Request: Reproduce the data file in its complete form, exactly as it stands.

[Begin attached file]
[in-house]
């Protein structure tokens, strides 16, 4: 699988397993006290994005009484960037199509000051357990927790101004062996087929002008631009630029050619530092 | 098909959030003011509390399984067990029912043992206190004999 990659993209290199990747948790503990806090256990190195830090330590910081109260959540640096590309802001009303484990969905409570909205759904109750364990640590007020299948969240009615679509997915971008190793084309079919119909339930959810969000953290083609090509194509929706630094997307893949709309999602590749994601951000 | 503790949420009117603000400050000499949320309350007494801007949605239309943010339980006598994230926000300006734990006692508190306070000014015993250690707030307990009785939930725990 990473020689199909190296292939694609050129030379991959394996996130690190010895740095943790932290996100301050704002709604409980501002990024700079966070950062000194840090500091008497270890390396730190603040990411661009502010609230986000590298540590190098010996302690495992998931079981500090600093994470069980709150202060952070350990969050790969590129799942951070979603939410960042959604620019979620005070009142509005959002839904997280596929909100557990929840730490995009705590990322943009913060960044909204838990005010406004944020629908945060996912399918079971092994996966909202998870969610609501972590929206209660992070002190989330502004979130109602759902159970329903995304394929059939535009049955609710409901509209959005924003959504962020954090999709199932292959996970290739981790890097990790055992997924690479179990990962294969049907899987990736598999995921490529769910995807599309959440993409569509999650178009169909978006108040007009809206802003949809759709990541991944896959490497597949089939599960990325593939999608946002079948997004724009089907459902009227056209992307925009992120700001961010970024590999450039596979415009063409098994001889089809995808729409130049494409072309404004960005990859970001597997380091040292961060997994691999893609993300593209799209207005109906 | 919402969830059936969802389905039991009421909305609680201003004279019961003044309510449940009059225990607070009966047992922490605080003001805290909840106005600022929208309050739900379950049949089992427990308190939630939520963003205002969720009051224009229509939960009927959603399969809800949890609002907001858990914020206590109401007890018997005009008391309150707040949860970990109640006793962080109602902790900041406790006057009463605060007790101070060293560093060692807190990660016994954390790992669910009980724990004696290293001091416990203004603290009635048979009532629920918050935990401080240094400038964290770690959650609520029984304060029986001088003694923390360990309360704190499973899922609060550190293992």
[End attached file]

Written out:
[in-house]
């Protein structure tokens, strides 16, 4: 699988397993006290994005009484960037199509000051357990927790101004062996087929002008631009630029050619530092 | 098909959030003011509390399984067990029912043992206190004999 990659993209290199990747948790503990806090256990190195830090330590910081109260959540640096590309802001009303484990969905409570909205759904109750364990640590007020299948969240009615679509997915971008190793084309079919119909339930959810969000953290083609090509194509929706630094997307893949709309999602590749994601951000 | 503790949420009117603000400050000499949320309350007494801007949605239309943010339980006598994230926000300006734990006692508190306070000014015993250690707030307990009785939930725990 990473020689199909190296292939694609050129030379991959394996996130690190010895740095943790932290996100301050704002709604409980501002990024700079966070950062000194840090500091008497270890390396730190603040990411661009502010609230986000590298540590190098010996302690495992998931079981500090600093994470069980709150202060952070350990969050790969590129799942951070979603939410960042959604620019979620005070009142509005959002839904997280596929909100557990929840730490995009705590990322943009913060960044909204838990005010406004944020629908945060996912399918079971092994996966909202998870969610609501972590929206209660992070002190989330502004979130109602759902159970329903995304394929059939535009049955609710409901509209959005924003959504962020954090999709199932292959996970290739981790890097990790055992997924690479179990990962294969049907899987990736598999995921490529769910995807599309959440993409569509999650178009169909978006108040007009809206802003949809759709990541991944896959490497597949089939599960990325593939999608946002079948997004724009089907459902009227056209992307925009992120700001961010970024590999450039596979415009063409098994001889089809995808729409130049494409072309404004960005990859970001597997380091040292961060997994691999893609993300593209799209207005109906 | 919402969830059936969802389905039991009421909305609680201003004279019961003044309510449940009059225990607070009966047992922490605080003001805290909840106005600022929208309050739900379950049949089992427990308190939630939520963003205002969720009051224009229509939960009927959603399969809800949890609002907001858990914020206590109401007890018997005009008391309150707040949860970990109640006793962080109602902790900041406790006057009463605060007790101070060293560093060692807190990660016994954390790992669910009980724990004696290293001091416990203004603290009635048979009532629920918050935990401080240094400038964290770690959650609520029984304060029986001088003694923390360990309360704190499973899922609060550190293992």